Through the Decree Law 600 of 1974 (and its subsequent modifications) and the Chilean Foreign Investment Committee, Chile seeks to encourage foreign direct investment. However, broadcasting, fishing, shipping, and hydrocarbon production usually require majority national control. Foreign investors have purchased many of the assets privatized by the Chilean government over the last decade. Chile has the highest credit rating of all Latin American countries. From 1997 to 2001, $28.2 billion of foreign direct investment (FDI) went into Chile. FDI flow peaked in 1999 at $9.2 billion but dipped to $3.67 billion in 2000. In 2001, FDI inflow was at a near average level of $5.5 billion. The principal source of FDI has been the United States, but in 2002, FDI from the United States amounted to a negative flow of $1 billion. Other principal sources of FDI have been Canada, Spain, the United Kingdom, South Africa, Australia, and Japan. In 2002, the lead areas for FDI were transportation, telecommunications, and mining.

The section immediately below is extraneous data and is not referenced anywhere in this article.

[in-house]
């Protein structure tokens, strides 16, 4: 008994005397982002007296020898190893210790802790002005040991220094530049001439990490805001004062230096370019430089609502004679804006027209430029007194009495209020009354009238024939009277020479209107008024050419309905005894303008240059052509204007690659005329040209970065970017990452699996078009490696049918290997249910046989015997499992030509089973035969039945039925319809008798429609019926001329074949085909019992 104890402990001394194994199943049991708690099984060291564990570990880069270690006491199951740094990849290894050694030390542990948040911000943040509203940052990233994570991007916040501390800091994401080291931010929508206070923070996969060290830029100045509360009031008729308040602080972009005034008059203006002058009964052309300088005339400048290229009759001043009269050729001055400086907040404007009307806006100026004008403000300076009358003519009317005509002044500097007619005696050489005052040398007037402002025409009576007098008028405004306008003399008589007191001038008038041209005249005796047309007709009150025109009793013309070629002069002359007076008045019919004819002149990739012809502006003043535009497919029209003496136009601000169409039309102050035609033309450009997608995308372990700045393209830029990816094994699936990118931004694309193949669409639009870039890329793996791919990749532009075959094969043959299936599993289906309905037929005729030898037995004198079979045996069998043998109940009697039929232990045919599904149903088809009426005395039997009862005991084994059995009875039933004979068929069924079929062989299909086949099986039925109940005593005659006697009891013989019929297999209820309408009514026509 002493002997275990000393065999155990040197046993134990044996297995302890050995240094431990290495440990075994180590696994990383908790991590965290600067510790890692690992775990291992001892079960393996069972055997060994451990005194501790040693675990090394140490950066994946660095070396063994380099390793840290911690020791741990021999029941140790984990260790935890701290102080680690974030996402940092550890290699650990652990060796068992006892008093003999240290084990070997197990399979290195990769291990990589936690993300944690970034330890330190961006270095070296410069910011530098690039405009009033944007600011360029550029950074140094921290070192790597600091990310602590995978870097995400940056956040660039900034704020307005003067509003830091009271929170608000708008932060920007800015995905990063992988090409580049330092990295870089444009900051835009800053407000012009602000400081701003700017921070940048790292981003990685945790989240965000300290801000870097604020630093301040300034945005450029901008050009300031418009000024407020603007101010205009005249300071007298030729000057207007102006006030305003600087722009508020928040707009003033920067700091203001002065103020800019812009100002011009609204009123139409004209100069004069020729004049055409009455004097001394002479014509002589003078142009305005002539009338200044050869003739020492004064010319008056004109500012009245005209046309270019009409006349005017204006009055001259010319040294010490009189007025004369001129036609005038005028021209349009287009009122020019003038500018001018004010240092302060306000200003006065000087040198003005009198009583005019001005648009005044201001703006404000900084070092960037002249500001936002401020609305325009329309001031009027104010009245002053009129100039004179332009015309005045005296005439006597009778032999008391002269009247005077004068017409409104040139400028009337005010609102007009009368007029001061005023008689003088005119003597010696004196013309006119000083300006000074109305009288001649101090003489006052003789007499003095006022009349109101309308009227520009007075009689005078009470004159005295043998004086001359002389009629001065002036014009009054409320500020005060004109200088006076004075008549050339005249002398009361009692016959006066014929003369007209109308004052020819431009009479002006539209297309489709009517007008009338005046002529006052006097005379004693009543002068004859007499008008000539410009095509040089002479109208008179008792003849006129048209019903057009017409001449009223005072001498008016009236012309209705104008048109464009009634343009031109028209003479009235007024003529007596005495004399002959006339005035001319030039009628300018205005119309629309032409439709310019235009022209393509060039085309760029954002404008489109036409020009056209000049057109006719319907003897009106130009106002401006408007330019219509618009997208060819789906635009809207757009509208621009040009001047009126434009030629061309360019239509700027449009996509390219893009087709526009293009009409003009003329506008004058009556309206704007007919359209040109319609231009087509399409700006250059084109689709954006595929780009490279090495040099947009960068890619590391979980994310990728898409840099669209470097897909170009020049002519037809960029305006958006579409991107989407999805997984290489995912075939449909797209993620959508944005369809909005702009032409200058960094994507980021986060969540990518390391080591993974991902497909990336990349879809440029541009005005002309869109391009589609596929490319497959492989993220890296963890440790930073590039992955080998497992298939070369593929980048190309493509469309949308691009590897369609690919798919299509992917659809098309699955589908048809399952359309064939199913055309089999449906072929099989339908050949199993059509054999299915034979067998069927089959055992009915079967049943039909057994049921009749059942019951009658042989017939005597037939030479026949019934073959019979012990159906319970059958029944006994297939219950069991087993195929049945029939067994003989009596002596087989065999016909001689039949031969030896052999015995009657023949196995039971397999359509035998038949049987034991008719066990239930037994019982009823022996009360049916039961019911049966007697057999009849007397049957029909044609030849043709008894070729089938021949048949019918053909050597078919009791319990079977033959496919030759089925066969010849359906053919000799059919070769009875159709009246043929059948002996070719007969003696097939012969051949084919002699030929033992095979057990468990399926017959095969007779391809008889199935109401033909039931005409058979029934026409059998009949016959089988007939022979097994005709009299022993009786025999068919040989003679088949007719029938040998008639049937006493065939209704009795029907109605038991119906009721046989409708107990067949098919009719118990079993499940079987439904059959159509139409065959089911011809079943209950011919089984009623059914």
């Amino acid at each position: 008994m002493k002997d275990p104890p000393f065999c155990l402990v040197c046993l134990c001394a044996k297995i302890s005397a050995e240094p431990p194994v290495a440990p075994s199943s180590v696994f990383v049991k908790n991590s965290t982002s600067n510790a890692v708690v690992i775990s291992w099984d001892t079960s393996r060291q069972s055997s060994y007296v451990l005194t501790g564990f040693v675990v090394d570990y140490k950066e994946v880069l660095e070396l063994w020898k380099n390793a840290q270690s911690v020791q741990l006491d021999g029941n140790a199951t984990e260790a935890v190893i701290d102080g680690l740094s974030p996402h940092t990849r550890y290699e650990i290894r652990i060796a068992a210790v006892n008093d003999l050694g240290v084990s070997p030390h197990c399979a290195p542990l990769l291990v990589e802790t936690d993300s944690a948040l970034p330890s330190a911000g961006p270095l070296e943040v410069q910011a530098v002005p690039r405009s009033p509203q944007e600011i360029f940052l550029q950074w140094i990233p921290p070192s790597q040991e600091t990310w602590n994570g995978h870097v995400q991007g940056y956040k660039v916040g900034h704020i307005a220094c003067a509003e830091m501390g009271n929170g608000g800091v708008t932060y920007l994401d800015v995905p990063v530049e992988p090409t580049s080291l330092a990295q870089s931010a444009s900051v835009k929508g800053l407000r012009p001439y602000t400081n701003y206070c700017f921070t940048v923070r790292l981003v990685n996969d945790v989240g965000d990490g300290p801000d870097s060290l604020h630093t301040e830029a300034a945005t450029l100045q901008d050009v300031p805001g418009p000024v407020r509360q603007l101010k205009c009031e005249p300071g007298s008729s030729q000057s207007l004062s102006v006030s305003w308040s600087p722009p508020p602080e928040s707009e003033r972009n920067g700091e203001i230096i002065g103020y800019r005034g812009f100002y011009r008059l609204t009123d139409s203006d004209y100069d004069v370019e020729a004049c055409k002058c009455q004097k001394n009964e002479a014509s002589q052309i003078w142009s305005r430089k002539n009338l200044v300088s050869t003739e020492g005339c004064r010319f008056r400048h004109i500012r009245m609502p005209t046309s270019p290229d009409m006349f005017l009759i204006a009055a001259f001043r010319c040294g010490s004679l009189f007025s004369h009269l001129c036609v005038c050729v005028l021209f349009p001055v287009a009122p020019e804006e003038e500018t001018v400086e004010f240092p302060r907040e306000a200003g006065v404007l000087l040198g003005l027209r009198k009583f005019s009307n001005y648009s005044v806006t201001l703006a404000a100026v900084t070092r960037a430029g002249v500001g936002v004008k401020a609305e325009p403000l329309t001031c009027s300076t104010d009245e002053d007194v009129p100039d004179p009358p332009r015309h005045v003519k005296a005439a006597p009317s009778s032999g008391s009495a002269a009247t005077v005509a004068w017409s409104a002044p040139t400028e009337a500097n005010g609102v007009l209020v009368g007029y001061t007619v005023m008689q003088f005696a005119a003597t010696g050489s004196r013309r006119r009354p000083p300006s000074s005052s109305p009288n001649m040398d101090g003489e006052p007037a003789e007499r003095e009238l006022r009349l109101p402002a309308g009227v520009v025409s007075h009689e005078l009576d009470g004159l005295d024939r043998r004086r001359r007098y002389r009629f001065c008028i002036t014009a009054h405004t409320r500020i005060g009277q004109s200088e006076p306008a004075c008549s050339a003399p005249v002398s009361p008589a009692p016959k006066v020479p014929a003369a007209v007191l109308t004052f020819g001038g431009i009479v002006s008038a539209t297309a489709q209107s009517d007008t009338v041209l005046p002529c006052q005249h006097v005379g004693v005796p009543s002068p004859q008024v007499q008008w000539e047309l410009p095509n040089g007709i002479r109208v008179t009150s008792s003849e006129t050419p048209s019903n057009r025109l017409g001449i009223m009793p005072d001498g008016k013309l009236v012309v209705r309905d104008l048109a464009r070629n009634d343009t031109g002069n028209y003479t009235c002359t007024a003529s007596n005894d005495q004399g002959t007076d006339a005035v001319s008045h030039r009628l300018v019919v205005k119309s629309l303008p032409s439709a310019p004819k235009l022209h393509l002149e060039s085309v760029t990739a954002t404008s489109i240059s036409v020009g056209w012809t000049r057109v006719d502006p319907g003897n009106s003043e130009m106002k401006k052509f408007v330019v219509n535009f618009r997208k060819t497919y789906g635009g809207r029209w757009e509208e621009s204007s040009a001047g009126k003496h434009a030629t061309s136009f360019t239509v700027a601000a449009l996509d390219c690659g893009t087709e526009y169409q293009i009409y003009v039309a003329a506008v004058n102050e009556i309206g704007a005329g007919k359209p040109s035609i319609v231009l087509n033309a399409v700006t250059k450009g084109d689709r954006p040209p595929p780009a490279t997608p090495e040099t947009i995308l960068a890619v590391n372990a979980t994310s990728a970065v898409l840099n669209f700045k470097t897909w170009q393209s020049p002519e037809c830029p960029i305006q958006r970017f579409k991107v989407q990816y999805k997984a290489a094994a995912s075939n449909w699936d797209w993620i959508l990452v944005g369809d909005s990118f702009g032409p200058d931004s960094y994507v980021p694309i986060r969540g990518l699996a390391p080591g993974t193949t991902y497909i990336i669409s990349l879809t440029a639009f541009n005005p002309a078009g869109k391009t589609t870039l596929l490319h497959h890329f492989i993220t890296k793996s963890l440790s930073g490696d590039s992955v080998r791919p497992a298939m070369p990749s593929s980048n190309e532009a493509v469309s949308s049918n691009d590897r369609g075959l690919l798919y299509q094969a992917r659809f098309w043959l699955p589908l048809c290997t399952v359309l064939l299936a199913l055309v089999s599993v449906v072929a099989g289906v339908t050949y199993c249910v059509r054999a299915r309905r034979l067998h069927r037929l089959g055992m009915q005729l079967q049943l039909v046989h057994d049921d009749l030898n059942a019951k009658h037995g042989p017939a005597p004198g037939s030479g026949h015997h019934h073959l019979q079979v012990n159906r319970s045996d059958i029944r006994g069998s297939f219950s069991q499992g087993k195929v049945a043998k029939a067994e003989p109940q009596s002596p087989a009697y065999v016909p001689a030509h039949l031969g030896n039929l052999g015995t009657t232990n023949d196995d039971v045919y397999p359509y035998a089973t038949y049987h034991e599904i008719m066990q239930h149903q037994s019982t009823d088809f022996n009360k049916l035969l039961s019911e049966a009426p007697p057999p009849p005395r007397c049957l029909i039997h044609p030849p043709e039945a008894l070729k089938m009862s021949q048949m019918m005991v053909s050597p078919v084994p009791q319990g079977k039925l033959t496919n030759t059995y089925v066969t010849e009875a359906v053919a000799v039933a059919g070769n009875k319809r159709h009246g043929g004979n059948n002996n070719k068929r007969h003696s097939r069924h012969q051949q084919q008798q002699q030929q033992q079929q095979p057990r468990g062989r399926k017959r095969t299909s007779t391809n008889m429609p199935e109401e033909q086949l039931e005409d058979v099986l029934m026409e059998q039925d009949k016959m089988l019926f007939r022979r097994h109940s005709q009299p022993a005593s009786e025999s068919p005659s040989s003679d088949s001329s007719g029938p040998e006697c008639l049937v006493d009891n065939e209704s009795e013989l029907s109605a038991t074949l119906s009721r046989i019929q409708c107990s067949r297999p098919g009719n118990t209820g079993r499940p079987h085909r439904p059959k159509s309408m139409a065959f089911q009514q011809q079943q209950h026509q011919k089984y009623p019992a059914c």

In terms of portfolio investment, by 2001 the number of companies listed on the Chile Stock Exchange and their market valuation had dropped from their peak in 1997 (before the Brazilian currency crisis) of 295 listed companies valued at $72 billion to 249 listed companies valued at $56.3 billion. As of 31 December 2001, US investors held $5.4 billion in Chilean securities, $1.92 billion in equity shares, $3.5 billion in long-term debt, and only $1 million in short-term debt.